# finding the number of integral solutions

How can we find the number of integral solutions for the equation $xy + yz +zx = n$?

I tried using $3$ for loops for a given $n$ but for large $n$, say $\gt1000$, it takes a lot of time. Is there any efficient method? Thanks.

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the values are these for given n oeis.org/A067752 – pranay Nov 10 '12 at 19:47

There may be more subtle number-theoretic improvements to be made, but the most immediate improvement from $O(n^3)$ to $O(n^2)$ would be to have only two loops, say for $x$ and $y$, solve for $z$ and check whether $z$ is an integer, i.e. whether $x+y$ divides $n-xy$.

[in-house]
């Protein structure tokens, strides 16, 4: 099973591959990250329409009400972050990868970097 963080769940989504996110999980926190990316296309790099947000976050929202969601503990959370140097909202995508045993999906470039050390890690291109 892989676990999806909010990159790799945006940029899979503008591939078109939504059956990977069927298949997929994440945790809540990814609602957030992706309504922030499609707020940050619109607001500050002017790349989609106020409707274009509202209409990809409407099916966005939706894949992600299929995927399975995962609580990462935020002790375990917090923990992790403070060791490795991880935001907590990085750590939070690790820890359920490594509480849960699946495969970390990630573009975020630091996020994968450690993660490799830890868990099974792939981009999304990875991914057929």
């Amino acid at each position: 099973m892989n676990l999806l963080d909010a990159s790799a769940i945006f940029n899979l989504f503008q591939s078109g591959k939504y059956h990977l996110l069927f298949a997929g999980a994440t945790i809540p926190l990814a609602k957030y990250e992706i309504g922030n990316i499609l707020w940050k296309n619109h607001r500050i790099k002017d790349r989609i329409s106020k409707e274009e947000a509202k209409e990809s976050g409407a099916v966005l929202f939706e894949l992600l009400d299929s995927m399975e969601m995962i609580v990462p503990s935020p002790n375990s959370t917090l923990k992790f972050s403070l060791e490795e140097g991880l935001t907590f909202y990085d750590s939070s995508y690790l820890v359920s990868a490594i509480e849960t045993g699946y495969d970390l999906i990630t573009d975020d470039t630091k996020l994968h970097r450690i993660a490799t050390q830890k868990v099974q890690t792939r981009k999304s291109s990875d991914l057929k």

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thanks a lot joriki :) – pranay Nov 11 '12 at 6:24

Since $$xy+yz+zx=n\Leftrightarrow(x+z)(y+z)=n+z^2$$ for each $n$ and $z$, each factorizations of $n+z^2$ gives a solution.

For $n=1$ and $z=1$, we get $(x+1)(y+1)=2$ $$\begin{array}{c|c|c|c} x+1&y+1&x&y\\ \hline\\ -2&-1&-3&-2\\ 1&2&0&1 \end{array}$$ For $n=1$ and $z=2$, we get $(x+2)(y+2)=5$ $$\begin{array}{c|c|c|c} x+2&y+2&x&y\\ \hline\\ -5&-1&-3&-2\\ 1&5&-1&3 \end{array}$$ For $n=5$ and $z=1$, we get $(x+1)(y+1)=6$ $$\begin{array}{c|c|c|c} x+1&y+1&x&y\\ \hline\\ -6&-1&-7&-2\\ -3&-2&-4&-3\\ 1&6&0&5\\ 2&3&1&2 \end{array}$$ Positive solutions

To find only positive solutions, we need consider only $(z+1)^2\le z^2+n$; i.e. $2z+1\le n$, and look only for factorizations of $z^2+n$ in which both factors are greater than $z$. To reduce duplications, only consider $3z^2\ge n$ and factorizations where neither factor is greater than $2z$.

Thus, consider only $\sqrt{n/3}\le z\le(n-1)/2$ and factors $(x+z)(y+z)=n+z^2$ in $[z+1,2z]$.

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thanks a lot robjohn.. :) – pranay Nov 11 '12 at 6:24